Perceptions of effective support services to families with disabled children whose behavior is severely challenging: A multi-informant study.
Author(s): McConkey, R., Gent, C., and Scowcroft, E. (2013)
Published In: J Appl Res Intellect Disabil, 26 (4): 271-83.
Study Aim/Purpose: The purpose of the study was to identify how “specialist short break and community support services programs” administered by Action for Children in three United Kingdom cities were perceived to meet the needs of families whose children are disabled and have severely challenging behaviors. “Family support services from these programs consist mostly of “overnight breaks in a small residential home for 2-7 days at a time.” In addition, “staff will come to the family home and accompany the child at activities within the local community while also providing advice and training to the family in managing behaviors.”
Summary of Methods: This is a qualitative study that collected information about 17 children with “developmental disabilities and severely challenging behaviors.” Study participants were selected randomly from the 123 children who were currently receiving services or had done so in the past 2 years. For each child, semi-structured interviews were conducted with three types of informants: a parent, the child’s key worker within the service, and the professional (usually a social worker) who referred families to the services. The interviews were recorded and transcribed and thematic content analysis was conducted to identify major themes and subthemes.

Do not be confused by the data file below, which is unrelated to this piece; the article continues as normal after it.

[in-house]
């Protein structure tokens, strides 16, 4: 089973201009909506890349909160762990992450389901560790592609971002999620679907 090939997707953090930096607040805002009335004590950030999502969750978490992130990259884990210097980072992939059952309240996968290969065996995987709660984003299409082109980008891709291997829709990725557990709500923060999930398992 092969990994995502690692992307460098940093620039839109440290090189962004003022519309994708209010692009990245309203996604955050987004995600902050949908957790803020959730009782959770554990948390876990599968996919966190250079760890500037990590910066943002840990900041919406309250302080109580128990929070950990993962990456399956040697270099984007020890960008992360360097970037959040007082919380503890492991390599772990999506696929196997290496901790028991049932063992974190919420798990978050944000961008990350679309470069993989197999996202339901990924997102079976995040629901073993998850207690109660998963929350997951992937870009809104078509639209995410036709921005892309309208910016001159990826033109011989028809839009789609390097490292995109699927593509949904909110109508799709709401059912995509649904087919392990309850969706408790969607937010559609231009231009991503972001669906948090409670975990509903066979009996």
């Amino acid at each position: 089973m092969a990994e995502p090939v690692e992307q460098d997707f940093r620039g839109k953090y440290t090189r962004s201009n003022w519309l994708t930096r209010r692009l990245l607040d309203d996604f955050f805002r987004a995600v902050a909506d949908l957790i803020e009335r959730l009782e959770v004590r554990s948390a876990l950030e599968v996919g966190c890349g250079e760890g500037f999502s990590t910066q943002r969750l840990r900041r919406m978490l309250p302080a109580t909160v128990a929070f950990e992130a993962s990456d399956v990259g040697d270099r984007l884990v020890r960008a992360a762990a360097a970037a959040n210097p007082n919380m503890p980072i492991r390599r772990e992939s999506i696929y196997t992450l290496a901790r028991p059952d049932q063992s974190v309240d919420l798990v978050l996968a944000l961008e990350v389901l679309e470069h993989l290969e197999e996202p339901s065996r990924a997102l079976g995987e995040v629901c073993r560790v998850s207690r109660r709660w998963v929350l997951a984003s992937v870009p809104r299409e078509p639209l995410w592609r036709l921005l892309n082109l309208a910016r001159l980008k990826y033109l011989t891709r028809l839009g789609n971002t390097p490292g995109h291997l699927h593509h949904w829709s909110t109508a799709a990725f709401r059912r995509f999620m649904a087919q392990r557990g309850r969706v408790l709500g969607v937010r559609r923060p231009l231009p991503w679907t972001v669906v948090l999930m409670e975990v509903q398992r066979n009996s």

Summary of Key Results: The core themes to emerge in the analysis across the three local programs were: 1) complexity of family issues (including the fact that these families are often coping with more issues than having a disabled child, including caring for other special needs children, financial and housing difficulties and complexity and variation in the children’s behaviors) and perceived complexity of the package of services available from different agencies; 2) negotiations required to implement (including family ambivalence about initially using short breaks and negotiating access to the services and adjustments to the service packages); 3) the positive relationships forged between program staff and families and the children; 4) benefits to children and families (with emphasis on the fact that the children were reported to benefit most because of the complexity of the parents lives and their own needs); and 5) concerns about planning for an uncertain future (including the availability of respite once their child ages out of this service and consideration of out-of-home placement for some young people).
Study Limitations (as cited by authors): The study was limited by the lack of a longitudinal perspective and the absence of quantitative measurement of changes in children and parents.
Authors’ Discussion/Conclusions: “Specialist short break services can make a vital contribution to retaining children within their families, but under some important conditions which this study has identified: notably, the management of complexity, the formation of trusted relationships and creation of tangible benefits for the family and for the child.” The authors recommend that future studies build upon their findings conducting quantitative research to examine “the impact of different combinations of overnight and in-home support on parents and on children’s behaviors.”
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